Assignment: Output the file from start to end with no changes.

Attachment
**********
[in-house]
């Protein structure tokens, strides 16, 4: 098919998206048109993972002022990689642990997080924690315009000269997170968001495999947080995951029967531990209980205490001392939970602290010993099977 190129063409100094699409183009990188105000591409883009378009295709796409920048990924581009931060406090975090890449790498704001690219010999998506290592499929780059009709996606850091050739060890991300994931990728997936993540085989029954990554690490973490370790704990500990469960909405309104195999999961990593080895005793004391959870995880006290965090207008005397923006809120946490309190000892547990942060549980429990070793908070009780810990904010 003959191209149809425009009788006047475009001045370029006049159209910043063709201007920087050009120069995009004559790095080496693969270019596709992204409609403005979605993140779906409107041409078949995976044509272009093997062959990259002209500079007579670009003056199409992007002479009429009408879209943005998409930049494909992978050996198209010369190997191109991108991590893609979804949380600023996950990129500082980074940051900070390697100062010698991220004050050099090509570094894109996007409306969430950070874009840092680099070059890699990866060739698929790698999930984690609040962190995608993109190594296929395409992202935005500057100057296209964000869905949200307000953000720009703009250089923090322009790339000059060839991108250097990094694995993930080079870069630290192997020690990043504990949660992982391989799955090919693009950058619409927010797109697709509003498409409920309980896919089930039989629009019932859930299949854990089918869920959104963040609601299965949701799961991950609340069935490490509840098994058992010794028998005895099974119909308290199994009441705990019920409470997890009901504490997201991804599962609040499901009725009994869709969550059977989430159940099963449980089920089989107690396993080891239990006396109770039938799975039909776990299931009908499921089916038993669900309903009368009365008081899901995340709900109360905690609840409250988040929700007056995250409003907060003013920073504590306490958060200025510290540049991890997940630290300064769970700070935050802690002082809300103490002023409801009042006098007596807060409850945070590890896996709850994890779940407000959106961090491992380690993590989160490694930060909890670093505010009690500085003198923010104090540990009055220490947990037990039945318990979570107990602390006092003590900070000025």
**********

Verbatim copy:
[in-house]
């Protein structure tokens, strides 16, 4: 098919998206048109993972002022990689642990997080924690315009000269997170968001495999947080995951029967531990209980205490001392939970602290010993099977 190129063409100094699409183009990188105000591409883009378009295709796409920048990924581009931060406090975090890449790498704001690219010999998506290592499929780059009709996606850091050739060890991300994931990728997936993540085989029954990554690490973490370790704990500990469960909405309104195999999961990593080895005793004391959870995880006290965090207008005397923006809120946490309190000892547990942060549980429990070793908070009780810990904010 003959191209149809425009009788006047475009001045370029006049159209910043063709201007920087050009120069995009004559790095080496693969270019596709992204409609403005979605993140779906409107041409078949995976044509272009093997062959990259002209500079007579670009003056199409992007002479009429009408879209943005998409930049494909992978050996198209010369190997191109991108991590893609979804949380600023996950990129500082980074940051900070390697100062010698991220004050050099090509570094894109996007409306969430950070874009840092680099070059890699990866060739698929790698999930984690609040962190995608993109190594296929395409992202935005500057100057296209964000869905949200307000953000720009703009250089923090322009790339000059060839991108250097990094694995993930080079870069630290192997020690990043504990949660992982391989799955090919693009950058619409927010797109697709509003498409409920309980896919089930039989629009019932859930299949854990089918869920959104963040609601299965949701799961991950609340069935490490509840098994058992010794028998005895099974119909308290199994009441705990019920409470997890009901504490997201991804599962609040499901009725009994869709969550059977989430159940099963449980089920089989107690396993080891239990006396109770039938799975039909776990299931009908499921089916038993669900309903009368009365008081899901995340709900109360905690609840409250988040929700007056995250409003907060003013920073504590306490958060200025510290540049991890997940630290300064769970700070935050802690002082809300103490002023409801009042006098007596807060409850945070590890896996709850994890779940407000959106961090491992380690993590989160490694930060909890670093505010009690500085003198923010104090540990009055220490947990037990039945318990979570107990602390006092003590900070000025």